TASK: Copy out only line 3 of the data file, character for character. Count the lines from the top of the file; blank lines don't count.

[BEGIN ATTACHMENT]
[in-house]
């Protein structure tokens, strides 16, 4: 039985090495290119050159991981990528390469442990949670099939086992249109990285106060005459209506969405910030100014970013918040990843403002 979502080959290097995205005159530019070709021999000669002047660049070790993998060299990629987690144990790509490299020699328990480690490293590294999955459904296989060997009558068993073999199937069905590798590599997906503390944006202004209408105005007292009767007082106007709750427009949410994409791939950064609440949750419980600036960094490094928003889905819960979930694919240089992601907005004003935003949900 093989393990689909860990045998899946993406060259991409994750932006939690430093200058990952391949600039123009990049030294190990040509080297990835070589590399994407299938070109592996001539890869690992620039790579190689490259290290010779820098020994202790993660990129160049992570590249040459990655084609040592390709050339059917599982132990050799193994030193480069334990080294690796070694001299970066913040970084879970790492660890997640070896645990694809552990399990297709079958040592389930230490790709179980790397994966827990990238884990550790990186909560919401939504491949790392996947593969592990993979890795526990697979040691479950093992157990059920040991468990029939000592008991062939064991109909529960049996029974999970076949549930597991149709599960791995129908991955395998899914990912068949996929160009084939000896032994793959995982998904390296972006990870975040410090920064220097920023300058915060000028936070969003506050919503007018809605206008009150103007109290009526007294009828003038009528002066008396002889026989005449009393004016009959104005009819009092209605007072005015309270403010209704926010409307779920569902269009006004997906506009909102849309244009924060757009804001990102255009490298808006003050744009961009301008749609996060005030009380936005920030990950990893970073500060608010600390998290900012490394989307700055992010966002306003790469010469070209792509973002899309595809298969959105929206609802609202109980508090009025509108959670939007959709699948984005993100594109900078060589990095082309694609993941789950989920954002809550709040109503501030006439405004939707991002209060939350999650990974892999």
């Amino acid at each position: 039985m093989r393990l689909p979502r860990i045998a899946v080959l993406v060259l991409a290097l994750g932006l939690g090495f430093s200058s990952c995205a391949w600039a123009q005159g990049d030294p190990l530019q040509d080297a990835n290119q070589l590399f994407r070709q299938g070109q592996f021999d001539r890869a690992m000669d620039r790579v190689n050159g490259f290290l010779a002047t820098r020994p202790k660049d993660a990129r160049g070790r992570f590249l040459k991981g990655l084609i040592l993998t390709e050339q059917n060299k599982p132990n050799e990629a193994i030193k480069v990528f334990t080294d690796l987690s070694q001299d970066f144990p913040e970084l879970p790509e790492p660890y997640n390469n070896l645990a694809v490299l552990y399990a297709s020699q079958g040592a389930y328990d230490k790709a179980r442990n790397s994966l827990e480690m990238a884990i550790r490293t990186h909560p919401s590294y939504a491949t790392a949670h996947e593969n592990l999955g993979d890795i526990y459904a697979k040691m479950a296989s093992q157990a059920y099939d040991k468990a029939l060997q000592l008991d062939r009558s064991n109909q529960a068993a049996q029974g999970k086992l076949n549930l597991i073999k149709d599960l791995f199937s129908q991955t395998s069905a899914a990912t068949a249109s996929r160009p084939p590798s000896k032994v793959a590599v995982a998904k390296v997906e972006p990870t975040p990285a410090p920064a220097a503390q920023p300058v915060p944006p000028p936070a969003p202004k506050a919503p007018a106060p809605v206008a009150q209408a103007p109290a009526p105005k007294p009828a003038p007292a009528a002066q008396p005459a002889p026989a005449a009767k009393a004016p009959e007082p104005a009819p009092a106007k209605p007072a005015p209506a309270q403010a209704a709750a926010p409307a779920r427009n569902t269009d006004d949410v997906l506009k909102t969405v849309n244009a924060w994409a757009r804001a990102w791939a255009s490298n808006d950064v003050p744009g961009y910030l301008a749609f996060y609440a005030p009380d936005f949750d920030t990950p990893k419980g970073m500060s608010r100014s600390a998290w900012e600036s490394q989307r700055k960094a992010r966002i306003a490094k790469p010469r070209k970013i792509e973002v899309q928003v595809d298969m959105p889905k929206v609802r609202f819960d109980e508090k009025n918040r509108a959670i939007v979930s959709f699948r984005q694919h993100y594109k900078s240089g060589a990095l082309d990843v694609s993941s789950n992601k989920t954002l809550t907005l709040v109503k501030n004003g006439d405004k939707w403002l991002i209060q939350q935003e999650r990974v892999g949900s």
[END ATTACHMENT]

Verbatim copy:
């Amino acid at each position: 039985m093989r393990l689909p979502r860990i045998a899946v080959l993406v060259l991409a290097l994750g932006l939690g090495f430093s200058s990952c995205a391949w600039a123009q005159g990049d030294p190990l530019q040509d080297a990835n290119q070589l590399f994407r070709q299938g070109q592996f021999d001539r890869a690992m000669d620039r790579v190689n050159g490259f290290l010779a002047t820098r020994p202790k660049d993660a990129r160049g070790r992570f590249l040459k991981g990655l084609i040592l993998t390709e050339q059917n060299k599982p132990n050799e990629a193994i030193k480069v990528f334990t080294d690796l987690s070694q001299d970066f144990p913040e970084l879970p790509e790492p660890y997640n390469n070896l645990a694809v490299l552990y399990a297709s020699q079958g040592a389930y328990d230490k790709a179980r442990n790397s994966l827990e480690m990238a884990i550790r490293t990186h909560p919401s590294y939504a491949t790392a949670h996947e593969n592990l999955g993979d890795i526990y459904a697979k040691m479950a296989s093992q157990a059920y099939d040991k468990a029939l060997q000592l008991d062939r009558s064991n109909q529960a068993a049996q029974g999970k086992l076949n549930l597991i073999k149709d599960l791995f199937s129908q991955t395998s069905a899914a990912t068949a249109s996929r160009p084939p590798s000896k032994v793959a590599v995982a998904k390296v997906e972006p990870t975040p990285a410090p920064a220097a503390q920023p300058v915060p944006p000028p936070a969003p202004k506050a919503p007018a106060p809605v206008a009150q209408a103007p109290a009526p105005k007294p009828a003038p007292a009528a002066q008396p005459a002889p026989a005449a009767k009393a004016p009959e007082p104005a009819p009092a106007k209605p007072a005015p209506a309270q403010a209704a709750a926010p409307a779920r427009n569902t269009d006004d949410v997906l506009k909102t969405v849309n244009a924060w994409a757009r804001a990102w791939a255009s490298n808006d950064v003050p744009g961009y910030l301008a749609f996060y609440a005030p009380d936005f949750d920030t990950p990893k419980g970073m500060s608010r100014s600390a998290w900012e600036s490394q989307r700055k960094a992010r966002i306003a490094k790469p010469r070209k970013i792509e973002v899309q928003v595809d298969m959105p889905k929206v609802r609202f819960d109980e508090k009025n918040r509108a959670i939007v979930s959709f699948r984005q694919h993100y594109k900078s240089g060589a990095l082309d990843v694609s993941s789950n992601k989920t954002l809550t907005l709040v109503k501030n004003g006439d405004k939707w403002l991002i209060q939350q935003e999650r990974v892999g949900s």